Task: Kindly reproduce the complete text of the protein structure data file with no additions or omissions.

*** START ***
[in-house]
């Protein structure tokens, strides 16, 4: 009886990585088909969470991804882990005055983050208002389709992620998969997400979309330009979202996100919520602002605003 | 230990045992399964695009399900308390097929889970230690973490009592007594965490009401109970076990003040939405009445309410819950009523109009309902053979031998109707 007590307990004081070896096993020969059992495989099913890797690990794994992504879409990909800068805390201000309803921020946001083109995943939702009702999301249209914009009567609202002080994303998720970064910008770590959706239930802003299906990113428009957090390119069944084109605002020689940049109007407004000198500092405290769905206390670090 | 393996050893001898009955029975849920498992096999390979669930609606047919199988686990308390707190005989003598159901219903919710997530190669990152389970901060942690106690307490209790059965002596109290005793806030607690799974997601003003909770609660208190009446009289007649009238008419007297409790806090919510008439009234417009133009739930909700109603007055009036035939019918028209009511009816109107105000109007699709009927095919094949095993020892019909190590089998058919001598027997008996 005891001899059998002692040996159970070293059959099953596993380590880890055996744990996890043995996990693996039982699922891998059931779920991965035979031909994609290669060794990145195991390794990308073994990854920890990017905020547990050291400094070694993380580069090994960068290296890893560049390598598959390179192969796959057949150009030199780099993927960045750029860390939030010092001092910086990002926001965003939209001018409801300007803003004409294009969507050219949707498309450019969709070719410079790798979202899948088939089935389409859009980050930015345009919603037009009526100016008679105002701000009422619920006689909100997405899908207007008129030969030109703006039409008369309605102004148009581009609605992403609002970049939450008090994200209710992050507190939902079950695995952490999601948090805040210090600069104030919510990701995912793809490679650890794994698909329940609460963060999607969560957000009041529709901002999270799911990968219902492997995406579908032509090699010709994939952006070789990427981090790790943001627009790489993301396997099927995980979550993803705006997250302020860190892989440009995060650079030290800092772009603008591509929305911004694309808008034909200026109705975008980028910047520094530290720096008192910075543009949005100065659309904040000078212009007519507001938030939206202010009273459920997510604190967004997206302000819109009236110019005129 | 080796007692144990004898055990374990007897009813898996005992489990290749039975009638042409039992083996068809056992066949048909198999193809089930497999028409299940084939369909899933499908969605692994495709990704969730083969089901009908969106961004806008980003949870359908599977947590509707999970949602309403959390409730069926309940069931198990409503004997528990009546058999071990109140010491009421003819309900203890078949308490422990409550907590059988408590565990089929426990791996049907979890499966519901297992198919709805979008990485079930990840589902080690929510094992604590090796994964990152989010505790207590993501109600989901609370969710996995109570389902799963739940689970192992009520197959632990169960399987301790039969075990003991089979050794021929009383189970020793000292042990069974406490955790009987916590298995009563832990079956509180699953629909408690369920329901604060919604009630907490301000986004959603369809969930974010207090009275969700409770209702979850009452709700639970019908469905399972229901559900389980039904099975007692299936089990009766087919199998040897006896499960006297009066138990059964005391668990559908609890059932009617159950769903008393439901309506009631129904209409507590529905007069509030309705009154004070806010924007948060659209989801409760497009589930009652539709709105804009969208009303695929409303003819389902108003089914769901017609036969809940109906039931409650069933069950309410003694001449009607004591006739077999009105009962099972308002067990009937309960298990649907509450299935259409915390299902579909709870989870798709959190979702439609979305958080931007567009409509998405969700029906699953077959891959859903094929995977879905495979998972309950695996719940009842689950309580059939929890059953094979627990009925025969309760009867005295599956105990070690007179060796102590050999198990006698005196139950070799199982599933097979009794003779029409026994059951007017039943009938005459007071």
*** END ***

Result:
[in-house]
């Protein structure tokens, strides 16, 4: 009886990585088909969470991804882990005055983050208002389709992620998969997400979309330009979202996100919520602002605003 | 230990045992399964695009399900308390097929889970230690973490009592007594965490009401109970076990003040939405009445309410819950009523109009309902053979031998109707 007590307990004081070896096993020969059992495989099913890797690990794994992504879409990909800068805390201000309803921020946001083109995943939702009702999301249209914009009567609202002080994303998720970064910008770590959706239930802003299906990113428009957090390119069944084109605002020689940049109007407004000198500092405290769905206390670090 | 393996050893001898009955029975849920498992096999390979669930609606047919199988686990308390707190005989003598159901219903919710997530190669990152389970901060942690106690307490209790059965002596109290005793806030607690799974997601003003909770609660208190009446009289007649009238008419007297409790806090919510008439009234417009133009739930909700109603007055009036035939019918028209009511009816109107105000109007699709009927095919094949095993020892019909190590089998058919001598027997008996 005891001899059998002692040996159970070293059959099953596993380590880890055996744990996890043995996990693996039982699922891998059931779920991965035979031909994609290669060794990145195991390794990308073994990854920890990017905020547990050291400094070694993380580069090994960068290296890893560049390598598959390179192969796959057949150009030199780099993927960045750029860390939030010092001092910086990002926001965003939209001018409801300007803003004409294009969507050219949707498309450019969709070719410079790798979202899948088939089935389409859009980050930015345009919603037009009526100016008679105002701000009422619920006689909100997405899908207007008129030969030109703006039409008369309605102004148009581009609605992403609002970049939450008090994200209710992050507190939902079950695995952490999601948090805040210090600069104030919510990701995912793809490679650890794994698909329940609460963060999607969560957000009041529709901002999270799911990968219902492997995406579908032509090699010709994939952006070789990427981090790790943001627009790489993301396997099927995980979550993803705006997250302020860190892989440009995060650079030290800092772009603008591509929305911004694309808008034909200026109705975008980028910047520094530290720096008192910075543009949005100065659309904040000078212009007519507001938030939206202010009273459920997510604190967004997206302000819109009236110019005129 | 080796007692144990004898055990374990007897009813898996005992489990290749039975009638042409039992083996068809056992066949048909198999193809089930497999028409299940084939369909899933499908969605692994495709990704969730083969089901009908969106961004806008980003949870359908599977947590509707999970949602309403959390409730069926309940069931198990409503004997528990009546058999071990109140010491009421003819309900203890078949308490422990409550907590059988408590565990089929426990791996049907979890499966519901297992198919709805979008990485079930990840589902080690929510094992604590090796994964990152989010505790207590993501109600989901609370969710996995109570389902799963739940689970192992009520197959632990169960399987301790039969075990003991089979050794021929009383189970020793000292042990069974406490955790009987916590298995009563832990079956509180699953629909408690369920329901604060919604009630907490301000986004959603369809969930974010207090009275969700409770209702979850009452709700639970019908469905399972229901559900389980039904099975007692299936089990009766087919199998040897006896499960006297009066138990059964005391668990559908609890059932009617159950769903008393439901309506009631129904209409507590529905007069509030309705009154004070806010924007948060659209989801409760497009589930009652539709709105804009969208009303695929409303003819389902108003089914769901017609036969809940109906039931409650069933069950309410003694001449009607004591006739077999009105009962099972308002067990009937309960298990649907509450299935259409915390299902579909709870989870798709959190979702439609979305958080931007567009409509998405969700029906699953077959891959859903094929995977879905495979998972309950695996719940009842689950309580059939929890059953094979627990009925025969309760009867005295599956105990070690007179060796102590050999198990006698005196139950070799199982599933097979009794003779029409026994059951007017039943009938005459007071």